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Now with this 99 Vulcan Ultra Classic, I have replaced the gasoline plus added a bottle of Mechanic in a Bottle as well. Plus new plugs, and new battery. It turns right over just as easily as it always did , but just wont hit.

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  • “Replaced the gasoline” in the tank only? Or flushed system from end to end? So fresh fuel is getting to the combustion chamber? – Solar Mike Apr 18 at 10:31
  • Welcome to Motor Vehicle Maintenance & Repair! Have you tried shooting a small amount of starting fluid or even carb cleaner down the intake? If it fires at all doing this, you know it's a fueling problem. If it still doesn't fire, it doesn't eliminate fuel, but it does lean you towards the spark side of things. – Pᴀᴜʟsᴛᴇʀ2 Apr 18 at 15:38
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The 1999 Vulcan 1500 has a carbureted engine and carburetors are often damaged by sitting with fuel in them. Since you said you "replaced the gasoline" that leads me to believe that you also left the gasoline in the fuel system during storage. That is almost certainly the problem here.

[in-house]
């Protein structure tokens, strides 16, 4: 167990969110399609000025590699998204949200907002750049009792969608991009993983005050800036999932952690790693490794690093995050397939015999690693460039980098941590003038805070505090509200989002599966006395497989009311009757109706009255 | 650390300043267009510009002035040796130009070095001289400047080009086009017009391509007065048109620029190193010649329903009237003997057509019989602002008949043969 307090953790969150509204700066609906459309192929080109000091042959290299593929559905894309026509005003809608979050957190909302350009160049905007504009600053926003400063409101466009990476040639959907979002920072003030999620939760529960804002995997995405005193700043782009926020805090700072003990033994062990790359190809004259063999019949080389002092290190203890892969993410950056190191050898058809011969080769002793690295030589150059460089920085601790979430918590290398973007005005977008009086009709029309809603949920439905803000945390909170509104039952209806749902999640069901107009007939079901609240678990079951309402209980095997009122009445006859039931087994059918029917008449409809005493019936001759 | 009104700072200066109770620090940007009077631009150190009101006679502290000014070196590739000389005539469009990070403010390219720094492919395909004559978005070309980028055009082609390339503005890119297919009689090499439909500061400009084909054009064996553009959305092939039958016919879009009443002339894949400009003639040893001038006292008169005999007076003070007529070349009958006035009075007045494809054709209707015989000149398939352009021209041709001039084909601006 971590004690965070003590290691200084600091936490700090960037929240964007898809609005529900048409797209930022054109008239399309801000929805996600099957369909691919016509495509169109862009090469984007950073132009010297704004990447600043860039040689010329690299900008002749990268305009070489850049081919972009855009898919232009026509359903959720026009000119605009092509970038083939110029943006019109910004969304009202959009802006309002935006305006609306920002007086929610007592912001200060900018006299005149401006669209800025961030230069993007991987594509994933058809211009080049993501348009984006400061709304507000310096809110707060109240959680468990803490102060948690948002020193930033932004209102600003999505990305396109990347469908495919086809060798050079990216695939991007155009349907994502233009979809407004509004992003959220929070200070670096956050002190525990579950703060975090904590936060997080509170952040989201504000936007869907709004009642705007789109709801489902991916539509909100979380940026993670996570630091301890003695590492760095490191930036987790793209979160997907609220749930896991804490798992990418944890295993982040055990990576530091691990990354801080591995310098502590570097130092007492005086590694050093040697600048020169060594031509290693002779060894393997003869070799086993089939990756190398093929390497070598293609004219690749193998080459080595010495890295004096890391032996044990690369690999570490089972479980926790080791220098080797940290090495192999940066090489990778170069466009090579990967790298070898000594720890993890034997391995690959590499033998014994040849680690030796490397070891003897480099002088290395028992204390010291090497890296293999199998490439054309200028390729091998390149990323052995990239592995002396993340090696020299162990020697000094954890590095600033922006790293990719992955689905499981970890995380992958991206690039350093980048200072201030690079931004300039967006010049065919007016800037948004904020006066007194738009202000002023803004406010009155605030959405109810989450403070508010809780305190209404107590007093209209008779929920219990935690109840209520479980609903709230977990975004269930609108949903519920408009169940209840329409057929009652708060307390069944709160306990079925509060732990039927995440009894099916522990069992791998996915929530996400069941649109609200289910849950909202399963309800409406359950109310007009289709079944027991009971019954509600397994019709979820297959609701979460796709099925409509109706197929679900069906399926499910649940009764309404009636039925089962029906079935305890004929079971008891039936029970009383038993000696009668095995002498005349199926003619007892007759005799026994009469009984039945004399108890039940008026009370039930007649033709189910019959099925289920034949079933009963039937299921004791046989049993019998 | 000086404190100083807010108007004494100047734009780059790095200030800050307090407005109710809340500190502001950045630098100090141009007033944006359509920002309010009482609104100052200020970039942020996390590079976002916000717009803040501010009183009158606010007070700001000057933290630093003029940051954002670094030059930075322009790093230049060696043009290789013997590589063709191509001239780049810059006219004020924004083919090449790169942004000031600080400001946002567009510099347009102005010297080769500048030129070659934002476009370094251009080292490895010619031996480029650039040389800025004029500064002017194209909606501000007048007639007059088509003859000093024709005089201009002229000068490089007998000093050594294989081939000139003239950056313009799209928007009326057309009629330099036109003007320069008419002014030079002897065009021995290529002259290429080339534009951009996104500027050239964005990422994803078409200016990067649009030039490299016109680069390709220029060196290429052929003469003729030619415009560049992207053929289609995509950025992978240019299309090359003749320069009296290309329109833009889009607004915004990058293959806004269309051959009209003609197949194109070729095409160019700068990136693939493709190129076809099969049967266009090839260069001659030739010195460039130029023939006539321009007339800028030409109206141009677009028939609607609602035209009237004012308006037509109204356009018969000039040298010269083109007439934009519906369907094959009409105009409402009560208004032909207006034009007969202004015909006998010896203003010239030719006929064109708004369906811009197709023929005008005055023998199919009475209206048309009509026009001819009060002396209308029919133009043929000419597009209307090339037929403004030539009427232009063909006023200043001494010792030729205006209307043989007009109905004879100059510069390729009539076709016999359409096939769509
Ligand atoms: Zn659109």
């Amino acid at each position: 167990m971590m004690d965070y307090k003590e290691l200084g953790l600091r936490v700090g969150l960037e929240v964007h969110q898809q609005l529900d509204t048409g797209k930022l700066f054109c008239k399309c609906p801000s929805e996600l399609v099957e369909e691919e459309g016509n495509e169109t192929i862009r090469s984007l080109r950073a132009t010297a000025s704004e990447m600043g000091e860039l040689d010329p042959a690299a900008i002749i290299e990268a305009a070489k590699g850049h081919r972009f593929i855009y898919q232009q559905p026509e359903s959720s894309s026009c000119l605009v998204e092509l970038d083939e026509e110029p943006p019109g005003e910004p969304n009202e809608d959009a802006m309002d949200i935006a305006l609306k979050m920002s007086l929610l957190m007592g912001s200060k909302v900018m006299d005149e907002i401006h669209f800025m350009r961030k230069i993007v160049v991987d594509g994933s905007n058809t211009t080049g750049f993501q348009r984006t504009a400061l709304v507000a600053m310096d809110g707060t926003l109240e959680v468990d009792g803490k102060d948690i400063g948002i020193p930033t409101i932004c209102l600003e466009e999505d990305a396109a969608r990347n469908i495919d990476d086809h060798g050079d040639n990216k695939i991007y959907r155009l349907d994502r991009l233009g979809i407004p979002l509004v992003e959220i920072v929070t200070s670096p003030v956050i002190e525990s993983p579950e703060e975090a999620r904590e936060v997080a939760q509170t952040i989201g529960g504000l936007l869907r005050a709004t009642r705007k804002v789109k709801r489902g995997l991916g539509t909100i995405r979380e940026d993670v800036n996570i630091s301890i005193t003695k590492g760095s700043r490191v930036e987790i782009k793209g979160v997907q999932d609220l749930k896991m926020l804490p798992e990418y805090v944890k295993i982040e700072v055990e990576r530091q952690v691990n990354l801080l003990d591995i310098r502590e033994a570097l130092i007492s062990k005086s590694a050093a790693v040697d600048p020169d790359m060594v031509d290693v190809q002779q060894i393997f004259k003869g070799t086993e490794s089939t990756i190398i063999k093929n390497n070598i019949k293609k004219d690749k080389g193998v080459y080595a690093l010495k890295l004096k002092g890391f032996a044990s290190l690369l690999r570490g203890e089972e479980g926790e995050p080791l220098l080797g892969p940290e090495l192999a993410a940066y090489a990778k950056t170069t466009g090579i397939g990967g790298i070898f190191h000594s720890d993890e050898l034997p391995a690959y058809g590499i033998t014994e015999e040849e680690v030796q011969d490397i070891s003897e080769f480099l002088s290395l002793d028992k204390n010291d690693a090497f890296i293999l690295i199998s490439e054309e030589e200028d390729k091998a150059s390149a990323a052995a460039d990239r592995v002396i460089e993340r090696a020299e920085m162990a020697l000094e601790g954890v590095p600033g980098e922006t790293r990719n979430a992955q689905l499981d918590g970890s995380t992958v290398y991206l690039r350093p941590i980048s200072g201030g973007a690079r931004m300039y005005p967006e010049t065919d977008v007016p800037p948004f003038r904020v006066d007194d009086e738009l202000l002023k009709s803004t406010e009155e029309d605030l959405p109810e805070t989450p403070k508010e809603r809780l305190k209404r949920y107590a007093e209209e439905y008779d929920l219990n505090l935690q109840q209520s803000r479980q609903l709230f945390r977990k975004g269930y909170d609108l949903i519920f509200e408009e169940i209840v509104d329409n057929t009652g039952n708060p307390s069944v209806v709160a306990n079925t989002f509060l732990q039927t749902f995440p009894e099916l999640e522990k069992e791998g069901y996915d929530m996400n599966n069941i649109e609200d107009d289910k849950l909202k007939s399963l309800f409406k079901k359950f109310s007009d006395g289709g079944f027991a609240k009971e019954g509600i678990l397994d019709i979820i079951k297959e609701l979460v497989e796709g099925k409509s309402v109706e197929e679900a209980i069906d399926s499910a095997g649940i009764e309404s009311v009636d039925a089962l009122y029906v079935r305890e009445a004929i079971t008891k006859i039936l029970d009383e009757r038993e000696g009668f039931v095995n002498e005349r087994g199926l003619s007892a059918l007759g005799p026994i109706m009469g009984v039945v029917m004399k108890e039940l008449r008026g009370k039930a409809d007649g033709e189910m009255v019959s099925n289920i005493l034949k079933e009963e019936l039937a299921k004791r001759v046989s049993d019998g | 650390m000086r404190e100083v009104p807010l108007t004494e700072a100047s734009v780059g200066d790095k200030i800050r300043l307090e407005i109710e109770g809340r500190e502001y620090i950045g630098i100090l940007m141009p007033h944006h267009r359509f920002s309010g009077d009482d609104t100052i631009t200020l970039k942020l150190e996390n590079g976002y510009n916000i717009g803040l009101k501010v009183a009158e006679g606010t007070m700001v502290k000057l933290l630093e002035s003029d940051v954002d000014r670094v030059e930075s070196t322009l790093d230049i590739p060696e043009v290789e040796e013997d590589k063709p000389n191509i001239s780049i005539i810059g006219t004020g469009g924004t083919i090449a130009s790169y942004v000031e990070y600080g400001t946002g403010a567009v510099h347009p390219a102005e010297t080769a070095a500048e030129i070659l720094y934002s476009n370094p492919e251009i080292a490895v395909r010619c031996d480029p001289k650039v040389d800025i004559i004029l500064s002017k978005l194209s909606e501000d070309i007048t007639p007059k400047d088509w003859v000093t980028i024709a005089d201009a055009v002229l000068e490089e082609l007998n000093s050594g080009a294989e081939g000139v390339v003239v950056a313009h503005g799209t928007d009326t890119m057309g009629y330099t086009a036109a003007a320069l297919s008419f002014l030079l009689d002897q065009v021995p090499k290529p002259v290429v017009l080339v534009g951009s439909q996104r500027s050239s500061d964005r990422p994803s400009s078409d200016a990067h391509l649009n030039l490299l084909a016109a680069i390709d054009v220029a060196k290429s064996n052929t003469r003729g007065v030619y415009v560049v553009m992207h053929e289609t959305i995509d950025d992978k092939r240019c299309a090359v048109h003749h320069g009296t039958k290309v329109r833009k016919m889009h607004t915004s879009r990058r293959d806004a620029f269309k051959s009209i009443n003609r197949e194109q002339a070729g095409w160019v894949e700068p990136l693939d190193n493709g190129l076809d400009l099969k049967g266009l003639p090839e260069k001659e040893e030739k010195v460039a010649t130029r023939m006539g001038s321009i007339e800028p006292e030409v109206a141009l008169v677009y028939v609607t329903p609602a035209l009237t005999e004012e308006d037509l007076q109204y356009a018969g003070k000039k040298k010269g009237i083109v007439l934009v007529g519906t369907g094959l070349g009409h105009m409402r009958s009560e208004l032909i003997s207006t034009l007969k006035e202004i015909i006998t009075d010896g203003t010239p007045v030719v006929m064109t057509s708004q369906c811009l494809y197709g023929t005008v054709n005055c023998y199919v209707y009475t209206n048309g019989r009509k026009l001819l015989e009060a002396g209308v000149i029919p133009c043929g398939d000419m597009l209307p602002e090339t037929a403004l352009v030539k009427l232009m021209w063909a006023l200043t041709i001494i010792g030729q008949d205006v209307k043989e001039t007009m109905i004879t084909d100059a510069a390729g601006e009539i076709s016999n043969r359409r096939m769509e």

When Ethanol-containing gasoline is left it sit, it immediately begins to absorb water from the air. As this continues the Ethanol and water solution separates from the gasoline. Since an Ethanol + water solution is heavier than gasoline this settles to the bottom of whichever part of the fuel system we're talking about.

Ethanol is a very corrosive substance and it attacks just about anything it is in contact with including metal, plastics, and rubber parts in your fuel tank, your fuel lines, your fuel pump (if present), and your carburetors. Carbs are full of small and vulnerable metal, plastic, and rubber parts.

Over a few weeks to a few months, the solution evaporates leaving behind a sticky "varnish" that will eventually solidify and clog up the works.

So you have two problems:

  1. Sticky and/or hardened material plugging the small openings in your carbs.
  2. Potentially corroded metal, softened or eaten-away plastic, and softened rubber parts in your carbs.

This is a perfect recipe for a problem with getting the engine to start.

But the basic process here is exactly the same as it is for all "cranks but won't start" situations. Check that you have air, fuel, and spark getting to the combustion chamber.

I'm betting that it's the fuel that is missing. Once you determine that's what it is, the next step is to service the carburetor and fuel system.

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  • This is a beautiful answer. I'll remember this debugging method for every problem I come across with a combustion engine. – Hacky Apr 19 at 11:12

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